In computing alphanumeric keys are simply keys on your keyboard that consist of all letters and numbers and some different symbols. These keys include all letters starting from A leading to Z and numbers from 0 to 9.
Alphanumeric keyboards which are the de-facto standard for all computer keyboards are separated into five rows with the top been numeric followed by another row for alphabetical characters. In addition the keyboard contains the middle row for alphanumeric characters, the space bar and all other keys such as control, alt and the function (Fn) key.
(a standard computer keyboard showing the configuration of all keys)
Use in passwords
When it comes to choosing secure passwords you should make use of alphanumeric characters such as letters (both capital & lower case), numbers and special characters/symbols such as %$&!#$@.
This is critical to ensure your passwords are hard to crack by automated tools used by hackers, despite been harder to crack you should avoid using simple words or phrases which could be easily acquired by hackers.
Check out this article on choosing secure passwords which will help you generate random secure passwords for your online accounts.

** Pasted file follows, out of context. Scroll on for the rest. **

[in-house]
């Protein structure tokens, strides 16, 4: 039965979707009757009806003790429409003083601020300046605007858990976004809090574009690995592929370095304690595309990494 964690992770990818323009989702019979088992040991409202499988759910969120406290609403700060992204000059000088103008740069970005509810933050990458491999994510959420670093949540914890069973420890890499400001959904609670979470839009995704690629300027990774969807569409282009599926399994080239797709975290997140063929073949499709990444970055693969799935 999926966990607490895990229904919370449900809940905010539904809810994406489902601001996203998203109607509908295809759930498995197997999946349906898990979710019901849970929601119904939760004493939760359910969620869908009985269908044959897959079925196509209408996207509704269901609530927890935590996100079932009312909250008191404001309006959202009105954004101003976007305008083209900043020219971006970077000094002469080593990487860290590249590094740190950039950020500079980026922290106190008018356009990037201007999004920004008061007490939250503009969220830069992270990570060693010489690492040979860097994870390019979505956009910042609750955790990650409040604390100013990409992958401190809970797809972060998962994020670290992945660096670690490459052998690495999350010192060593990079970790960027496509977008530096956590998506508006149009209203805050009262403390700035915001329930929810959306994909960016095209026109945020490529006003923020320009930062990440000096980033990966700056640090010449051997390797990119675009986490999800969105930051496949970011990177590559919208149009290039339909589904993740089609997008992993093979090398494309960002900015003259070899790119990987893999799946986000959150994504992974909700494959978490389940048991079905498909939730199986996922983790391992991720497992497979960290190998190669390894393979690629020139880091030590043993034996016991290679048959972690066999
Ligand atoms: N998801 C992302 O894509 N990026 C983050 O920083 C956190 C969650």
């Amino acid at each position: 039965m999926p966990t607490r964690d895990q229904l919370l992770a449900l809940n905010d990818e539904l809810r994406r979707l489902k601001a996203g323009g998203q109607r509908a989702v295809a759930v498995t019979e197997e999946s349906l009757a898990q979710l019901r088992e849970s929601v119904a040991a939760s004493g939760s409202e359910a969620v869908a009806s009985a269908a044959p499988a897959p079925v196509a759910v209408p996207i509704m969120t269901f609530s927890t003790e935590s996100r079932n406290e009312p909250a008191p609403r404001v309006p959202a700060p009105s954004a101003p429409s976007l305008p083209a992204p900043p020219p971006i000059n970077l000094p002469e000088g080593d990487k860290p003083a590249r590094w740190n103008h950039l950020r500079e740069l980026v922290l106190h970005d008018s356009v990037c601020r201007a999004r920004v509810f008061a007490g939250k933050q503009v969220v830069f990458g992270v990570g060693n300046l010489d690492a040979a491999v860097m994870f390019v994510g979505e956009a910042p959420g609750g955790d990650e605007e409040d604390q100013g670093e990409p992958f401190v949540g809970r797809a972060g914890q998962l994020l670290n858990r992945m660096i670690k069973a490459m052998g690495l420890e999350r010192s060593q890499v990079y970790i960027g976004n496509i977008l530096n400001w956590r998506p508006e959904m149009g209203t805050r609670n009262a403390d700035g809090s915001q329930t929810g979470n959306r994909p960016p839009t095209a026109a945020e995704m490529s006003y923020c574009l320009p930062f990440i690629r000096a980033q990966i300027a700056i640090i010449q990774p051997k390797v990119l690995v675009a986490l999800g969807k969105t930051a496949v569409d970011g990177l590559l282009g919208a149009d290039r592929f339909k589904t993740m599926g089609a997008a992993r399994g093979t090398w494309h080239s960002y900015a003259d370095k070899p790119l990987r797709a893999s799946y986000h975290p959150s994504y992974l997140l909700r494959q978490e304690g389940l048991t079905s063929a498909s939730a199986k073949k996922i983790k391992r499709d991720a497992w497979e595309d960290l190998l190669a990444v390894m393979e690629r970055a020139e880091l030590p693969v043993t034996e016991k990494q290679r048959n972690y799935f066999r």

Common keys across most keyboards
The Super key:
This key (❖) is an alternative and older name for what is now commonly referred to as the Windows key or Command key on modern keyboards, and is typically bound and handled as such by Linux and BSD operating systems and software.
Shift keys are typically located on the left and right sides of the row below the home row. The term “shift” first appeared in the Remington No. 2 Typewriter in 1878; the No. 1 model was capital-only. Characters that require the use of the shift key on the US layout and similar keyboard layouts include the question mark, exclamation point, and colon.
This key is often used as a modifier in combination with CTRL or other keys to execute a specific shortcut.
The tab button (↹) on a keyboard, the tab (abbreviation for tabulator key or tabular key) is used to advance the cursor to the next tab stop.
The Tab key in word processing and text editing will move the cursor to the next tab stop in a table, insert the ASCII tab character, or insert multiple space characters (depending on the program used).
(Example of the Fn key on a Raspberry Pi keyboard)
The Fn key, which stands for function, is a function key that can be found on many laptops and desktop computers. It is used to combine keys that are normally kept apart.
It can be used to quickly change display or audio settings like brightness, contrast, or volume. It is also known as the F-Lock key when held down in conjunction with the appropriate key to change the settings.